When you feel yourself sinking, release one weight at a time. Changing your mindset requires baby steps. It’s not something you can change at the snap of your fingers. If you could, you wouldn’t be in this situation. The key to reducing the possibility of overwhelming yourself, is to tackle one thing at a time. For me it was simply being able to take a photo with no make up for one, and then posting it for all my friends to see on social media. That may not seem like much to you, but it was a big deal for me. Following that small weight release, I felt I was able to not worry so much if I got caught with no make up or be so obsessed with the way I looked. It was a huge relief. Fast forward to now and i barely wear make up at all. Not only is it super helpful and uplifting to have a husband who loves me make up free, but I’m also comfortable just being me. Focus on the one thing at a time. Only progress as much as you feel you are capable of. It doesn’t matter how long it’ll take; what matters is that you get there.
Talk to yourself the same way you would talk to your best friend. I wish the video I spoke about at the beginning of my post was around when I was struggling with these issues. I would never say to my best friend what I would say to myself. But why do I regard myself lower than my best friend? It really did provoke some reflective thoughts on me looking forward in the future and regarding myself higher than anyone. I deserve to uplift myself as well. Just because no one can technically hear it, you are still listening. And to be honest, no matter how hard we try, I do believe some people can look right through the front we put up and see how we truly feel. If your thoughts are any reflection on your actions and mannerisms, someone will catch you out on it sooner or later; if not a loved one, it’ll be your future, stronger self.
Only you are standing in the way of your self acceptance. This took me a while to really understand; it wasn’t what others were doing or saying to me, it’s me. I’m making the choice to allow myself to be affected by what they are doing. I can choose to just ignore it and do me. I didn’t realise that I actually had the choice. You do too. It can be hard to accept that when it feels like you’re being overloaded with negativity, but you really are the only person standing in the way of your self acceptance and self love. Like I said earlier, tackle one issue at a time. Go your own pace. But if you want a change, you have to be and make the change.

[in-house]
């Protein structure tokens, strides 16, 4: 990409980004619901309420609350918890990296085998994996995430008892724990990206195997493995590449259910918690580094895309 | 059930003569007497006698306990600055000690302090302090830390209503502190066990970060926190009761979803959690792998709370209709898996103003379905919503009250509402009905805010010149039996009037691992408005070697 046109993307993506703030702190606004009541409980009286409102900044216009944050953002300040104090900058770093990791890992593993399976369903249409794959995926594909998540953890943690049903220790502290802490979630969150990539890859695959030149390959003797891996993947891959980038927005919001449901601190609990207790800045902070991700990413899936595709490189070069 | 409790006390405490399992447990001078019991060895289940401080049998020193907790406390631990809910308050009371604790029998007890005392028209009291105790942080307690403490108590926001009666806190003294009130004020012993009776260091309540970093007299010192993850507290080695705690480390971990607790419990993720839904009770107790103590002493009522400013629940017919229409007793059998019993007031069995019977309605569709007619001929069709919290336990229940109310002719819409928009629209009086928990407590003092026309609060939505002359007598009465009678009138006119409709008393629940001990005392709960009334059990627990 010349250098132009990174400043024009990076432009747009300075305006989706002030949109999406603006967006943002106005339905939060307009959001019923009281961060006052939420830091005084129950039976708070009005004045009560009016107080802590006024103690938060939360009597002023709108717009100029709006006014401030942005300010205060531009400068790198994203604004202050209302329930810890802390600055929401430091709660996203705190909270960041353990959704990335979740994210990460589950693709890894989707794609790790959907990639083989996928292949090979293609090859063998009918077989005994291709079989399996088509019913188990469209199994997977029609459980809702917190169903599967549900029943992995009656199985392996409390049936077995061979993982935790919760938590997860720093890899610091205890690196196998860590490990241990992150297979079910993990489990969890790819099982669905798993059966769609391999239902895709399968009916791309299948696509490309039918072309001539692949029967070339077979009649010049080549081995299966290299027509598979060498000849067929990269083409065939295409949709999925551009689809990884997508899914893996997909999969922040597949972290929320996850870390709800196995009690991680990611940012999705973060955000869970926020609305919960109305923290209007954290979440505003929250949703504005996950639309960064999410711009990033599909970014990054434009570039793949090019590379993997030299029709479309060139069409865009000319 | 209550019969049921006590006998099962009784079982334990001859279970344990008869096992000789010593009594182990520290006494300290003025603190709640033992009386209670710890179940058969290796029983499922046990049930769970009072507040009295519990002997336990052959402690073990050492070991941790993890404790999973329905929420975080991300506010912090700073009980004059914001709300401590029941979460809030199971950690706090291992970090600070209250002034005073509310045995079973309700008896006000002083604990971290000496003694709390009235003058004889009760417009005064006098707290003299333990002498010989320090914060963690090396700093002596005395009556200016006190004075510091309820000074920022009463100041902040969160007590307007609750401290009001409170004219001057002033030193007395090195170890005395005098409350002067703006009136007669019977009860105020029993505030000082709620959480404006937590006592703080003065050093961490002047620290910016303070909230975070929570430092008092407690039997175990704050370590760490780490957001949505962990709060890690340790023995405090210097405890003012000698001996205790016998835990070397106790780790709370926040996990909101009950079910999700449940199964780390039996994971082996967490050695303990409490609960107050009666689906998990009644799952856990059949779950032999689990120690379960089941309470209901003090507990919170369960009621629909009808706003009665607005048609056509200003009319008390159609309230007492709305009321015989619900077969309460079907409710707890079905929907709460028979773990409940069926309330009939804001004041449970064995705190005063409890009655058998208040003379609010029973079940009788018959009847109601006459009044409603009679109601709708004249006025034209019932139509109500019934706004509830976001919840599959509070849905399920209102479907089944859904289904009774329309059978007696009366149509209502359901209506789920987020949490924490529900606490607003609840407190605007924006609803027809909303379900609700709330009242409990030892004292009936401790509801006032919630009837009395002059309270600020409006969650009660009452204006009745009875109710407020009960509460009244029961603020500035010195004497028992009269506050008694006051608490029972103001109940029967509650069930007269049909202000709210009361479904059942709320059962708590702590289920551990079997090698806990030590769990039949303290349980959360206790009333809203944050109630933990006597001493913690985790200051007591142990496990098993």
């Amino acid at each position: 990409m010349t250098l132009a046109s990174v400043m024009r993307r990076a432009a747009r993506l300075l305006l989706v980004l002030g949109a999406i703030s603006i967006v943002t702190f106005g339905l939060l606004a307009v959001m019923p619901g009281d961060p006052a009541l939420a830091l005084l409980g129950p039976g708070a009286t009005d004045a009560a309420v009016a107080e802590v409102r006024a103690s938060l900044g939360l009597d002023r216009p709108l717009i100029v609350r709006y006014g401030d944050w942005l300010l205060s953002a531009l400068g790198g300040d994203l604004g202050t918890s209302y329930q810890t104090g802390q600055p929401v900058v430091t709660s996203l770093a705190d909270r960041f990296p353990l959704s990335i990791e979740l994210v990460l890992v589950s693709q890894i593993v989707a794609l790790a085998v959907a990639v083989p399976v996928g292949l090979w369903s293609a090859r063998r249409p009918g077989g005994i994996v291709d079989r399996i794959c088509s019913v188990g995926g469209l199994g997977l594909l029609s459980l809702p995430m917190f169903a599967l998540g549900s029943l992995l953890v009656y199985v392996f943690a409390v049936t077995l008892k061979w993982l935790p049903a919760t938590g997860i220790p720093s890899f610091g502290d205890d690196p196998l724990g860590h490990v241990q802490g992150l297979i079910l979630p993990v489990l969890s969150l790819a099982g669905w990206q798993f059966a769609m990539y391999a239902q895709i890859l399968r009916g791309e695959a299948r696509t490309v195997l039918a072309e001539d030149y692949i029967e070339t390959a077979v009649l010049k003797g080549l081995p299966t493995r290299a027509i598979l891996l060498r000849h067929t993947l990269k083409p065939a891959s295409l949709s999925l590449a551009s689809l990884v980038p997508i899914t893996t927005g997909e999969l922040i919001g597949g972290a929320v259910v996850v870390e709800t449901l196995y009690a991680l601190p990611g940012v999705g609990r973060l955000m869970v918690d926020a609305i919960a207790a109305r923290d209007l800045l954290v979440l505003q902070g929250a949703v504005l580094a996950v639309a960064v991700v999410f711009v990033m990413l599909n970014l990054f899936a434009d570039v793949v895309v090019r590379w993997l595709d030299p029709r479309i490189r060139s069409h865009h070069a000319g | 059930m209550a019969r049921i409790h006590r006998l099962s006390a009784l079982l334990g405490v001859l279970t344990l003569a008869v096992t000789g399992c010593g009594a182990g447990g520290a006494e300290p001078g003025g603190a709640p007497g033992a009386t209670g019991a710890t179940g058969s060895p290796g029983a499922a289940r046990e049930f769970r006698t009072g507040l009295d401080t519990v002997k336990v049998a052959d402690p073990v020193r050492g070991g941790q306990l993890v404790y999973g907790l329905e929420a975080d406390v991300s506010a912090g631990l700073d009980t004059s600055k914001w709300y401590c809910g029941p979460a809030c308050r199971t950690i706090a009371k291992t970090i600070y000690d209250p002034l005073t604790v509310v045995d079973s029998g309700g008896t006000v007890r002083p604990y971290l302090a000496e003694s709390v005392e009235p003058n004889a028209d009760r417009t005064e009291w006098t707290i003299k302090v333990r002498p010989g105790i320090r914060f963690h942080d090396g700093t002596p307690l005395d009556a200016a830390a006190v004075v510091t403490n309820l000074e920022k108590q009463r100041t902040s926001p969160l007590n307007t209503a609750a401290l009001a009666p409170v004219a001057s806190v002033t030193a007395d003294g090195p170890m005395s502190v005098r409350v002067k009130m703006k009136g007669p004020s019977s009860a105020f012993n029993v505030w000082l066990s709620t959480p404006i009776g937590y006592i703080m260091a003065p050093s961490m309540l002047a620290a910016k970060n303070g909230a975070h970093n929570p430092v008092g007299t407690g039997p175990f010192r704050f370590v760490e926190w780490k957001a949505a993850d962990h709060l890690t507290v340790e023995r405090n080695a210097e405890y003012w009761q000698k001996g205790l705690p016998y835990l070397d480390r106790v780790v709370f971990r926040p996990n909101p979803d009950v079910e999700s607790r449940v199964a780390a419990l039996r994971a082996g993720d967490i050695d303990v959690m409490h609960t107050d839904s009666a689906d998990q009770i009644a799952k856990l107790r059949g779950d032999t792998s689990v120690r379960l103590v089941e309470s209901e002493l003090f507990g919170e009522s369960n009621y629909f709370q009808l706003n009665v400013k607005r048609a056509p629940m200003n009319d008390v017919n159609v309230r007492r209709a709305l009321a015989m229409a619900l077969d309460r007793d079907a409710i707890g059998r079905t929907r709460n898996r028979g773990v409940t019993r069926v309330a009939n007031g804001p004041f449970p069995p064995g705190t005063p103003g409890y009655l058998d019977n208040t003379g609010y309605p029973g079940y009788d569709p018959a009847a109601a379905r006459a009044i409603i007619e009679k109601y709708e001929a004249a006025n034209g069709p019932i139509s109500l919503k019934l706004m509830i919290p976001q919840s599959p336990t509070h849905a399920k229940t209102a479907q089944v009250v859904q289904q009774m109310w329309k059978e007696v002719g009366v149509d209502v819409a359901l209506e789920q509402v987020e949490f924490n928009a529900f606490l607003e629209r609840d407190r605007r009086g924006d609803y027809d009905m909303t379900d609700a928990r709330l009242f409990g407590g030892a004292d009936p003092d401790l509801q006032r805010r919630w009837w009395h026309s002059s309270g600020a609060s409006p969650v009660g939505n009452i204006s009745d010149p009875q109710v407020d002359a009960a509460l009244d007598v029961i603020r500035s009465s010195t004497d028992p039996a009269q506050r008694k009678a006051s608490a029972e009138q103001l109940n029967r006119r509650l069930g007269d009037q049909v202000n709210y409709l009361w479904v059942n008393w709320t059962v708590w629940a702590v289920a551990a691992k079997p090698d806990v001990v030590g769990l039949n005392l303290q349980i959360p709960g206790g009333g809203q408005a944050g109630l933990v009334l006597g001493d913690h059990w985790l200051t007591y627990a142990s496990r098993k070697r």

Tell someone. This may sound contradictory to my previous paragraph, but, tell someone. Make yourself accountable to someone. If you need that extra bit of support or someone to help build you up and remind you to not talk down about yourself, find someone you can trust to be that for you. My husband is my person. I can tell him when I’m having a bad day or feeling a little down and he will give me that little boost I need to keep going. While ultimately it is up to you to make the change, it is nice to have someone there you can talk to and just get it out of your system.
Learn to love yourself, just the way you are. Pretty self explanatory I think. We are all different. We have people who love us because of our differences. We are all worthy of love from others but more importantly from ourselves. Embrace the differences that make you stand out from the crowd. Learn to love the bits you don’t like. Change what you can to make it love-able. Be your own kind of beautiful. To me, I think confidence is something that is super attractive. There is nothing better than seeing someone who loves who they are and isn’t afraid to share it with others. I’m hoping to be that kind of person again one day. I hope you can too.
While I know I may continue to struggle, I know that I can do it. I know that you can do it too. Every day is a new day to be better than the last. Make an effort to be your own best friend. There’s no better day to start than today.
Let me know how you go
Mrs Yolo xo